LOS ANGELES -- For more than a minute on Wednesday afternoon, Max Scherzer argued with home-plate umpire Dan Bellino and crew chief Phil Cuzzi, his right hand outstretched during most of the exchange. As Mets manager Buck Showalter stood next to him, Scherzer pleaded his case, telling the umpires repeatedly that he was using nothing more than rosin to grip the baseball.
Then Cuzzi ejected Scherzer, leaving the Mets in a pitching bind that, due to a looming potential suspension, could last well beyond their 5-3 win over the Dodgers in the series finale.
Scherzer initially met with Bellino in the middle of the second inning for a routine sticky substances check, which has been part of MLB protocol since 2021. During that exchange, according to both parties, Cuzzi told Scherzer that his hand was too sticky, that he needed to wash it off and that he would be checked again before he returned to the mound for the third.
So Scherzer descended into Dodger Stadium’s visitors' clubhouse and washed his hands with alcohol in front of an MLB official. But when Scherzer returned for the third inning, Cuzzi said, his glove “was sticky” with a foreign substance, which Scherzer claimed was rosin -- the only substance legal for a pitcher to use, provided it is applied directly to his hands, not to his glove or uniform. Cuzzi asked Scherzer to exchange his glove for a new one, which he did before retiring the side in order.
As Scherzer returned for the bottom of the fourth, Cuzzi again stopped him, causing Scherzer to begin animatedly arguing his case. After about a minute, Cuzzi ejected him on the grounds of illegally using a foreign substance, which elicited additional appeals from Scherzer until Showalter guided him away from the fracas.
“[Cuzzi] said my hand’s too sticky,” Scherzer said. “I said, ‘I swear on my kids’ lives, I’m not using anything else. This is sweat and rosin, sweat and rosin.’ I keep saying it over and over, and they touch my hand, they say it’s sticky. Yes, it is, because it’s sweat and rosin. They say it’s too sticky. They threw me out because of that.”
“Both Phil and I touched his hand,” Bellino said through a pool reporter. “As far as stickiness, level of stickiness, this was the stickiest that it has been since I’ve been inspecting hands, which now goes back three seasons. Compared to the first inning, the level of stickiness, it was so sticky that when we touched his hand, our fingers were sticking to his hand. And whatever was on there remained on our fingers afterward for a couple innings, where you could still feel that the fingers were sticking together.”
Jimmy Yacabonis entered in relief and was given unlimited time to warm up due to the abrupt departure of Scherzer, who allowed no runs over three innings in his return from a minor bout of back soreness. When Brandon Nimmo hit a go-ahead two-run homer off former teammate Noah Syndergaard in the fifth, the Mets roared their approval from the visitors' dugout.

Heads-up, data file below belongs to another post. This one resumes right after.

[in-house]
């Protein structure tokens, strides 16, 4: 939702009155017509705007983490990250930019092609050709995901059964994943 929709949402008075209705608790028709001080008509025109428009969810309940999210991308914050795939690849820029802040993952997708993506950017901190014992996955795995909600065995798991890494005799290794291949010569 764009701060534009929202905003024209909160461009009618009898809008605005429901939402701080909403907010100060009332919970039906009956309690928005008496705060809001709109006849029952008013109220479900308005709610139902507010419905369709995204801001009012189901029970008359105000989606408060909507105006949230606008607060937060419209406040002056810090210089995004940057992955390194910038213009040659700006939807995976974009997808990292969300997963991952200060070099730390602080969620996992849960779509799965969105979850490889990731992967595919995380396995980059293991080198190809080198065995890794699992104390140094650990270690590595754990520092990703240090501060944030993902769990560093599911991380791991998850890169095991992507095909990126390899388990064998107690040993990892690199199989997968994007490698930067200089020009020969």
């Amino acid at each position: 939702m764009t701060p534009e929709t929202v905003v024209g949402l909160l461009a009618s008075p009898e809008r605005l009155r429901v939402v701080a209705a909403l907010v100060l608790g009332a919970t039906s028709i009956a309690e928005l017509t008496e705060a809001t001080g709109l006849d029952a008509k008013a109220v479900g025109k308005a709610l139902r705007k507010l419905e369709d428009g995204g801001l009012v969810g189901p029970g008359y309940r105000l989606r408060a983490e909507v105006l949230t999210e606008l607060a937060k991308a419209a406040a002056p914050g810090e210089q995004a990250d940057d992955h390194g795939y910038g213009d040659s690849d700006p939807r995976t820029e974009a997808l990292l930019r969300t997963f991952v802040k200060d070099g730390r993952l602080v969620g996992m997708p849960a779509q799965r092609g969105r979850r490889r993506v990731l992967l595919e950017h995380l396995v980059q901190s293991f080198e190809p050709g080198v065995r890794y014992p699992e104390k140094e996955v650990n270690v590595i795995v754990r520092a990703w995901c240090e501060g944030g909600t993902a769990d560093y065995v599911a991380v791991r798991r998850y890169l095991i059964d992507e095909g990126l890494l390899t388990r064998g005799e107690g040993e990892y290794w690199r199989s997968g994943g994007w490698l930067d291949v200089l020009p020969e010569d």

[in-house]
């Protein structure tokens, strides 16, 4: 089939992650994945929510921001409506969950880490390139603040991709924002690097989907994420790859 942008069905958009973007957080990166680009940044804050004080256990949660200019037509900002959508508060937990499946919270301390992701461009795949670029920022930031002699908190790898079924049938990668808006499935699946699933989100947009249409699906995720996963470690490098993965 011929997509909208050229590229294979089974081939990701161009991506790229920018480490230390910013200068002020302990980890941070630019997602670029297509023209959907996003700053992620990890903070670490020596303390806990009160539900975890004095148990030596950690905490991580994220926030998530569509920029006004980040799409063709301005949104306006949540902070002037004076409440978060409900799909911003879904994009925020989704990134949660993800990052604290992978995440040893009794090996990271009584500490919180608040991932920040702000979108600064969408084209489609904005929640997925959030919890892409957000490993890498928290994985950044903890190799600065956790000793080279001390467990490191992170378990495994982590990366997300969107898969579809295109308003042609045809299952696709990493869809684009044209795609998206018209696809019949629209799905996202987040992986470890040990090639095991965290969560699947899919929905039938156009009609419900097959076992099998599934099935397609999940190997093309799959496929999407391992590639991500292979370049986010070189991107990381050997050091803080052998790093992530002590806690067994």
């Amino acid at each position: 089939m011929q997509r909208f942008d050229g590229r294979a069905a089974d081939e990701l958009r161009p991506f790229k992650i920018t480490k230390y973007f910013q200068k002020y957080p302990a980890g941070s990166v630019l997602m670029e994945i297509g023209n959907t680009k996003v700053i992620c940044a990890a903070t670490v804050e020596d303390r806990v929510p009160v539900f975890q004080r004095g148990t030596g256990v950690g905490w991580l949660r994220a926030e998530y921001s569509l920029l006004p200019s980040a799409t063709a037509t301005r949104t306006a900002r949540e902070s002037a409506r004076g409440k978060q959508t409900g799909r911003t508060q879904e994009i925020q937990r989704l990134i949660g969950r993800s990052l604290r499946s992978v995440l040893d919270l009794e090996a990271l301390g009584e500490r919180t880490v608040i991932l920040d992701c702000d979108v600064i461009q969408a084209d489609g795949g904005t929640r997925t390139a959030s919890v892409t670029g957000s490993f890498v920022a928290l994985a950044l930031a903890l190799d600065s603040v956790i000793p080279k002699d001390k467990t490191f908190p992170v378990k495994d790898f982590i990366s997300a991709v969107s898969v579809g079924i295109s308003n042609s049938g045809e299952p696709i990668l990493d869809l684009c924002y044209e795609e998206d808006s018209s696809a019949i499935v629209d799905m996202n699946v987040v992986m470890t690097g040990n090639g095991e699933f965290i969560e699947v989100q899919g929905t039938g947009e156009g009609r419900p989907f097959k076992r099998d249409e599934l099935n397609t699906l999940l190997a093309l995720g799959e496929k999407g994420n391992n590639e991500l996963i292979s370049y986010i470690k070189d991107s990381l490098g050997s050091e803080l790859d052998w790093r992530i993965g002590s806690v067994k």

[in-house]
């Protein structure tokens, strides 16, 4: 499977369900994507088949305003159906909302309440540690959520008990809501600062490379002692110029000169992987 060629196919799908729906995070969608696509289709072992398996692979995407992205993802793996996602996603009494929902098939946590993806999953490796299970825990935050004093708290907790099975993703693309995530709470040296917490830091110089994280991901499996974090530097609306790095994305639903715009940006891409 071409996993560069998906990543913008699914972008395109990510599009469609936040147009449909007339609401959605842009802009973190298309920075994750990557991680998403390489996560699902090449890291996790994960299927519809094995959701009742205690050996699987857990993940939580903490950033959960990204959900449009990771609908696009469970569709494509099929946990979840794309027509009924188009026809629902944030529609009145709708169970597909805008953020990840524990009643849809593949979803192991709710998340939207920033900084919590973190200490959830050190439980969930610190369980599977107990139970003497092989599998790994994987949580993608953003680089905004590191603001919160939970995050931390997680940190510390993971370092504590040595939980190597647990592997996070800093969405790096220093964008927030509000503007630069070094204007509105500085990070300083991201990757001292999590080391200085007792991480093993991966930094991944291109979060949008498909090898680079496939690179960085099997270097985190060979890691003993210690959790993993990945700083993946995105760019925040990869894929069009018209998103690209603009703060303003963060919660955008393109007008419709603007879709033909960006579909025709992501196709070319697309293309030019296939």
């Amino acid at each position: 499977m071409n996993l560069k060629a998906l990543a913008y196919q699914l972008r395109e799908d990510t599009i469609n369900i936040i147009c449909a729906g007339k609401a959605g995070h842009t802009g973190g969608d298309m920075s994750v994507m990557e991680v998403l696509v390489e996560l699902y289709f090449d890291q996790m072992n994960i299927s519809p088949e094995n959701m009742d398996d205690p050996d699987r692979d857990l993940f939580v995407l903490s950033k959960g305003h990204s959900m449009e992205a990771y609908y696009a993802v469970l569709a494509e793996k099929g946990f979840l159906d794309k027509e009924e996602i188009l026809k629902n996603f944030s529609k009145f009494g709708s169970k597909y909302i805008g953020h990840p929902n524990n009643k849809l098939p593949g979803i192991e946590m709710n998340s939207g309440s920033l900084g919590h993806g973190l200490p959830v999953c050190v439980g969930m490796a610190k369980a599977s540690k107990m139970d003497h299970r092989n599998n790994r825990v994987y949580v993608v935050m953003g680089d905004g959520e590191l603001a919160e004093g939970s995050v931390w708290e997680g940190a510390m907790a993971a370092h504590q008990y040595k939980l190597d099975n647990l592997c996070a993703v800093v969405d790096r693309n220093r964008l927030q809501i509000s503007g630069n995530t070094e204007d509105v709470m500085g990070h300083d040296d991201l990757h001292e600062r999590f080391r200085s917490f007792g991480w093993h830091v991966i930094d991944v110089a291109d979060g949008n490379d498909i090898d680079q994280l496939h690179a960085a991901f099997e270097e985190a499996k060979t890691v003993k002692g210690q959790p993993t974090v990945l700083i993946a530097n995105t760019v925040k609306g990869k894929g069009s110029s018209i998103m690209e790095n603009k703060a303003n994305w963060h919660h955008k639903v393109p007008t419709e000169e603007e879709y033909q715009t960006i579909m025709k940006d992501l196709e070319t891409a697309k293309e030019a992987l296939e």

“The guys were pretty pumped up about it,” Nimmo said.
This was not Scherzer’s first disagreement with umpires over a sticky substance check. In 2021 with the Nationals, Scherzer threw his cap to the ground, uncinched his belt and began to remove his pants in exasperation after Phillies manager Joe Girardi called for multiple substance checks from the dugout. Following that game, Scherzer discussed at length his process of using sweat and rosin to grip baseballs on the mound.
Wednesday marked the fourth ejection of Scherzer’s career, but it was the first time he had been tossed while actively participating in a game. The early exit exacerbated a recent pitching crunch for the Mets, which could worsen if MLB determines Scherzer was indeed using sticky substances in an illegal manner. Should the league rule against him, he would face a 10-game suspension with a chance to appeal, as MLB pitchers Hector Santiago and Caleb Smith did following sticky-substance ejections in 2021.
The umpiring crew plans to send a report of the incident to MLB, which the Commissioner’s Office will review to determine if a suspension is warranted. Per league guidelines, rosin is legal for pitchers to use on their wrist and forearm “to assist in managing sweat,” but they are prohibited from applying it to their gloves and uniforms. Combining rosin with any other foreign substance, such as sunscreen, is also illegal.
“We understand that the repercussions of removing a pitcher from the game,” Bellino said. “We take that very seriously.”
Scherzer, whose spin rates were in line with his season norms, contended that he would “have to be an absolute idiot” to use a non-rosin substance following the initial umpire check.
“Now, it’s becoming a legal matter,” Scherzer said. “I don’t want to comment what happens next, if I get suspended or not. We’ll see what happens.”